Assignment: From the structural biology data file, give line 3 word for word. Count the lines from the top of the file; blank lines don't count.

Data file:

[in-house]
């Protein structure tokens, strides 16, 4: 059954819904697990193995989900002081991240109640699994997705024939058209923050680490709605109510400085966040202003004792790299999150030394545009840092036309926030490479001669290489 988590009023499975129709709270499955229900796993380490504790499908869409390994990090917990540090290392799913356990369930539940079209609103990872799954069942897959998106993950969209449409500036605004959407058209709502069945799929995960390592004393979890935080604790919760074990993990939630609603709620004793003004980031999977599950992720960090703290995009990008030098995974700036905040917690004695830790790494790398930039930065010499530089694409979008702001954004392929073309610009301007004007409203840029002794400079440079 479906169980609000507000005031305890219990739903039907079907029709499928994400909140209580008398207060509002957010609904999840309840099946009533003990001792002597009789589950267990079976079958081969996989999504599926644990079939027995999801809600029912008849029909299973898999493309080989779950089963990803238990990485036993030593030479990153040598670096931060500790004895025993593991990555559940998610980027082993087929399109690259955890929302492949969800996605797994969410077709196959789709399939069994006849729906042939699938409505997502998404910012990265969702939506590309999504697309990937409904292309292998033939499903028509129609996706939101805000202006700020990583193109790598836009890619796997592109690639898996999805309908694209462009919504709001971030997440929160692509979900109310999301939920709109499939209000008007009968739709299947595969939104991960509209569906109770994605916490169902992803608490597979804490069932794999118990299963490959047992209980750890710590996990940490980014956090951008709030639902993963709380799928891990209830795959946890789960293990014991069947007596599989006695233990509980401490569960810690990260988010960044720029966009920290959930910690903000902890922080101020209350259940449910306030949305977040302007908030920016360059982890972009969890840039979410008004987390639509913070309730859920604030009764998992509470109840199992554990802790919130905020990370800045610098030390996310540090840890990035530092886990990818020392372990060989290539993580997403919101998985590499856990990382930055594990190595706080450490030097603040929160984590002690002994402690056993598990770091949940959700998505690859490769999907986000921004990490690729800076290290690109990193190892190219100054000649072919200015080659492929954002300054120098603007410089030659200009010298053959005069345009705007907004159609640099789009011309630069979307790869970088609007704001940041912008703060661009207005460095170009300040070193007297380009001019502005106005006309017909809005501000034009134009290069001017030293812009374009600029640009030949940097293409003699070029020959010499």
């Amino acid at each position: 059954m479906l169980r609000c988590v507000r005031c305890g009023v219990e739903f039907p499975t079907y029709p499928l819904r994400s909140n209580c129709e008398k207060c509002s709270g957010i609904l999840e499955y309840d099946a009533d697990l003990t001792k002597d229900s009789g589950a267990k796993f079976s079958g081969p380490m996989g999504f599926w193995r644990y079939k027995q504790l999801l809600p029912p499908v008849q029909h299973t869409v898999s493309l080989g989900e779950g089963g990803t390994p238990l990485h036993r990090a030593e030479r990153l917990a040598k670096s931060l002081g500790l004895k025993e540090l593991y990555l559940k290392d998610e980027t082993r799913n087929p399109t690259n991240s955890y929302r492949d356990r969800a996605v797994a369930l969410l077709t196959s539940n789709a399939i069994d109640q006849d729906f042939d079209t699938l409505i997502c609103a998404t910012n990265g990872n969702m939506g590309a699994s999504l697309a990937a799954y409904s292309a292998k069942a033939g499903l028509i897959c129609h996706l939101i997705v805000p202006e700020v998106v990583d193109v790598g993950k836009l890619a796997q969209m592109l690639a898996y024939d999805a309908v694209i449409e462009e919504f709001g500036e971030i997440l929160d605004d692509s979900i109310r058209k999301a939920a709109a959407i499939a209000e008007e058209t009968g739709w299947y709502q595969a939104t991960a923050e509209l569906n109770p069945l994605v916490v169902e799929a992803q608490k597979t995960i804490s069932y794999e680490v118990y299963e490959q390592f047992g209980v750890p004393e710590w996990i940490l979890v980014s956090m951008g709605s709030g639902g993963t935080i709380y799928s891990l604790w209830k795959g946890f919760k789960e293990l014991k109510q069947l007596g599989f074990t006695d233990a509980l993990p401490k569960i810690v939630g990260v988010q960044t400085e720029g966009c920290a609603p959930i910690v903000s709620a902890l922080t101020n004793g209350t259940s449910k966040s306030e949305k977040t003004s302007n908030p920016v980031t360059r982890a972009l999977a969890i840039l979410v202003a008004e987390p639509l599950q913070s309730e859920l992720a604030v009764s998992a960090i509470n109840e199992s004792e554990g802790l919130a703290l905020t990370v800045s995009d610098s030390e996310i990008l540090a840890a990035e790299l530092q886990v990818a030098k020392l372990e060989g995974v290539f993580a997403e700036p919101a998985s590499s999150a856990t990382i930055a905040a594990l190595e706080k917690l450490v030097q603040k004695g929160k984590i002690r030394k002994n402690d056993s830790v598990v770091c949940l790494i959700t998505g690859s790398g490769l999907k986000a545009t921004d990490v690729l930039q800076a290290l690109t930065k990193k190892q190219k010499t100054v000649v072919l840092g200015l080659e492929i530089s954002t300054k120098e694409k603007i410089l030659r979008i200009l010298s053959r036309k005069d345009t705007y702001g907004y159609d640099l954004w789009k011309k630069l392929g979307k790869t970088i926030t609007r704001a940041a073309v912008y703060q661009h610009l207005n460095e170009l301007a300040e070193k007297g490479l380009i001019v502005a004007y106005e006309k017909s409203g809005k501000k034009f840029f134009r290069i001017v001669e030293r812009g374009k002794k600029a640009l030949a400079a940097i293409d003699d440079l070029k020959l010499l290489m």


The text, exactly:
């Amino acid at each position: 059954m479906l169980r609000c988590v507000r005031c305890g009023v219990e739903f039907p499975t079907y029709p499928l819904r994400s909140n209580c129709e008398k207060c509002s709270g957010i609904l999840e499955y309840d099946a009533d697990l003990t001792k002597d229900s009789g589950a267990k796993f079976s079958g081969p380490m996989g999504f599926w193995r644990y079939k027995q504790l999801l809600p029912p499908v008849q029909h299973t869409v898999s493309l080989g989900e779950g089963g990803t390994p238990l990485h036993r990090a030593e030479r990153l917990a040598k670096s931060l002081g500790l004895k025993e540090l593991y990555l559940k290392d998610e980027t082993r799913n087929p399109t690259n991240s955890y929302r492949d356990r969800a996605v797994a369930l969410l077709t196959s539940n789709a399939i069994d109640q006849d729906f042939d079209t699938l409505i997502c609103a998404t910012n990265g990872n969702m939506g590309a699994s999504l697309a990937a799954y409904s292309a292998k069942a033939g499903l028509i897959c129609h996706l939101i997705v805000p202006e700020v998106v990583d193109v790598g993950k836009l890619a796997q969209m592109l690639a898996y024939d999805a309908v694209i449409e462009e919504f709001g500036e971030i997440l929160d605004d692509s979900i109310r058209k999301a939920a709109a959407i499939a209000e008007e058209t009968g739709w299947y709502q595969a939104t991960a923050e509209l569906n109770p069945l994605v916490v169902e799929a992803q608490k597979t995960i804490s069932y794999e680490v118990y299963e490959q390592f047992g209980v750890p004393e710590w996990i940490l979890v980014s956090m951008g709605s709030g639902g993963t935080i709380y799928s891990l604790w209830k795959g946890f919760k789960e293990l014991k109510q069947l007596g599989f074990t006695d233990a509980l993990p401490k569960i810690v939630g990260v988010q960044t400085e720029g966009c920290a609603p959930i910690v903000s709620a902890l922080t101020n004793g209350t259940s449910k966040s306030e949305k977040t003004s302007n908030p920016v980031t360059r982890a972009l999977a969890i840039l979410v202003a008004e987390p639509l599950q913070s309730e859920l992720a604030v009764s998992a960090i509470n109840e199992s004792e554990g802790l919130a703290l905020t990370v800045s995009d610098s030390e996310i990008l540090a840890a990035e790299l530092q886990v990818a030098k020392l372990e060989g995974v290539f993580a997403e700036p919101a998985s590499s999150a856990t990382i930055a905040a594990l190595e706080k917690l450490v030097q603040k004695g929160k984590i002690r030394k002994n402690d056993s830790v598990v770091c949940l790494i959700t998505g690859s790398g490769l999907k986000a545009t921004d990490v690729l930039q800076a290290l690109t930065k990193k190892q190219k010499t100054v000649v072919l840092g200015l080659e492929i530089s954002t300054k120098e694409k603007i410089l030659r979008i200009l010298s053959r036309k005069d345009t705007y702001g907004y159609d640099l954004w789009k011309k630069l392929g979307k790869t970088i926030t609007r704001a940041a073309v912008y703060q661009h610009l207005n460095e170009l301007a300040e070193k007297g490479l380009i001019v502005a004007y106005e006309k017909s409203g809005k501000k034009f840029f134009r290069i001017v001669e030293r812009g374009k002794k600029a640009l030949a400079a940097i293409d003699d440079l070029k020959l010499l290489m």